Korean Journal of Soil Science and Fertilizer. 30 November 2021. 548-557



  • Introduction

  • Materials and Methods

  •   Plant material and growth condition

  •   Sample preparation and GC-TOF-MS analysis for primary metabolites

  •   Sample preparation and UPLC-DAD-QTOF-MS analysis for flavonoids

  •   Statistical analysis

  • Results

  • Discussion


Sulfur (S) is a macro mineral nutrient that is essential in plant growth and development (Nikiforova et al., 2004), and is a key component of amino acids (cystenine and methionine), co-enzymes (S-adenosylmethionine, SAM), prosthetic groups and sulfolipids (Hesse and Hoefgen, 2003; Saito, 2004). Sulfur, taken up by the roots as sulfate, is transported to the leaves for the assimilation as a form of sulfolipids or cysteine.

In general, sulfur is widely supplied as a form of ammonium-sulfate ((NH4)2SO4), potassium-sulfate (K2SO4), calcium-sulfate (CaSO4) and magnesium-sulfate (MgSO4) into agricultural soils. As starved, plants undergo visible symptoms such as chlorosis and retarded growth and, finally, lead to restricted growth and development (Nikiforova et al., 2004). Furthermore, Sulfur deficiency strongly decreases the uptake and assimilation of nitrogen which cause lower nitrogen use efficiency (NUE) (De-Bona et al., 2011), and induces low levels of protein and chlorophyll resulting in reduction of photosynthesis, and increases some amino acids (Nikiforova et al., 2005). Besides changing amino acids, sulfur deficiency is known to decreases glucose and sugar metabolism (Dong et al., 2017), and reduced fruit quality such as lower lycopene (Zelena et al., 2009) and flavonoids (Zhang et al., 2011). Flavonoids are ubiquitous plant secondary products that are best known as a protectant to environmental stresses such as UV-B (Landry et al., 1995; Ryan et al., 2000), mineral toxicity (Kidd et al., 2001) and salt (Ellenberger et al., 2020).

Sulfur deficiency in agricultural lands has been increased throughout the world (Germida and Janzen, 1993), and an available soil S contents in Korea showed relatively low levels in paddy (44.7 mg kg-1), upland (62.2) and greenhouse (116.3) soils (Yoon et al., 1996). The production and use of S-containing fertilizers have been showing a trend of gradual decrease due to soil acidification by S-containing fertilizers (Korea Fertilizer Association, 2020), however, an application of S-containing fertilizers showed significant yield of crops (Shin et al., 2005; Nam and Yoon, 2014). A huge amount of phosphogypsum, as a byproduct of phosphoric acid production, is one of important agricultural issues to utilize effectively due to containing essential nutrients including sulfur (Hentati et al., 2015; Saadaoui et al., 2017), and, particularly, it was effective in amending reclaimed, acidic and aluminum-toxified soils (Carvalho and van Raij, 1997; Garrido et al., 2003; Gharaibeh et al., 2014). Therefore, it is timely necessary to re-evaluate the roles of sulfur for crop production and soil amendment considering the expansion of phosphogypsum for agricultural use and the functions of sulfur for crop quality.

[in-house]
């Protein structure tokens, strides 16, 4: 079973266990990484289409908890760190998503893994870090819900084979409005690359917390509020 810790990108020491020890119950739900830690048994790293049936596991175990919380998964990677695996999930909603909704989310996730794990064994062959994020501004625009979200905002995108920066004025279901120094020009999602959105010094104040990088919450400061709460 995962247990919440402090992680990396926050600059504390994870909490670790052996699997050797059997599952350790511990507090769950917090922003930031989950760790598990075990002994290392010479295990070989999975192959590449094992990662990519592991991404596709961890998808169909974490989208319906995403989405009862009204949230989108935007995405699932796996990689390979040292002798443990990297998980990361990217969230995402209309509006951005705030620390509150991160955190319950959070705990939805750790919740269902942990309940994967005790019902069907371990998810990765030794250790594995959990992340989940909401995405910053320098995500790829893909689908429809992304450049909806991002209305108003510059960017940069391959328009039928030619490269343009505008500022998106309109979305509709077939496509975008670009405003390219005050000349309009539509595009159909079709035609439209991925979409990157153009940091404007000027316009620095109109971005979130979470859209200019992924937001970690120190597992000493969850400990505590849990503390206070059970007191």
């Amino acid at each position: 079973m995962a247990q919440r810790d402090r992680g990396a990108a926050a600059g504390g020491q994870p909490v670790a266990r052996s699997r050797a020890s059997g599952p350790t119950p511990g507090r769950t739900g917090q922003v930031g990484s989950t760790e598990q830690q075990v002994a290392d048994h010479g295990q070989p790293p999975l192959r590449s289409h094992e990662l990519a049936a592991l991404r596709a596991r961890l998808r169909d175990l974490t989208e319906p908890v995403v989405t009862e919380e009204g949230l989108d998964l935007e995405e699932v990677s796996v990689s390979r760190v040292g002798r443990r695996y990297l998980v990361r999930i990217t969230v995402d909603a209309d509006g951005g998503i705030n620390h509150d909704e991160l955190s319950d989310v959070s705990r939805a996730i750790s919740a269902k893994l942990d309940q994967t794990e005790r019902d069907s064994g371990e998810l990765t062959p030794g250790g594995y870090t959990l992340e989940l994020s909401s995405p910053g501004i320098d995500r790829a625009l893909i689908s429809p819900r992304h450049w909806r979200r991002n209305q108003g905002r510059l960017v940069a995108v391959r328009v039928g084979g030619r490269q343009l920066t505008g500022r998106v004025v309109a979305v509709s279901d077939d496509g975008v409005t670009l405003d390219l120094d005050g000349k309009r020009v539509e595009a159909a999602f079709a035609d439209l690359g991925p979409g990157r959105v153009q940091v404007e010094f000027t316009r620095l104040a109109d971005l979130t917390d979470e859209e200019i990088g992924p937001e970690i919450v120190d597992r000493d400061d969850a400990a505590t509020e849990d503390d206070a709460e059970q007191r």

Firstly, we tried to investigate biochemical and physiological changes due to S deficiency prior to accessing agricultural priority of sulfur. Therefore, our aim was to examine an alteration in primary metabolites from leaves, roots and fruits of bell pepper plants as sulfur deficiency period prolonged and, to this end, employed a metabolite profiling. Metabolite profiling has been extensively used to characterize the effect of nutrient supply level on the tissue nutrition for cabbage, bell pepper and tomato plants, and revealed the shifts in metabolites to cope with inappropriate nutrient supply (Sung et al., 2015, 2018; Kim et al., 2018; Kwon et al., 2019; Gil et al., 2020). We tracked the changes in primary metabolites of leaves, roots and fruits at 15 days of S deficiency period. Furthermore, we also investigated the compositional fluctuations of flavonoids from the leaves harvested at the same day.

Materials and Methods

Plant material and growth condition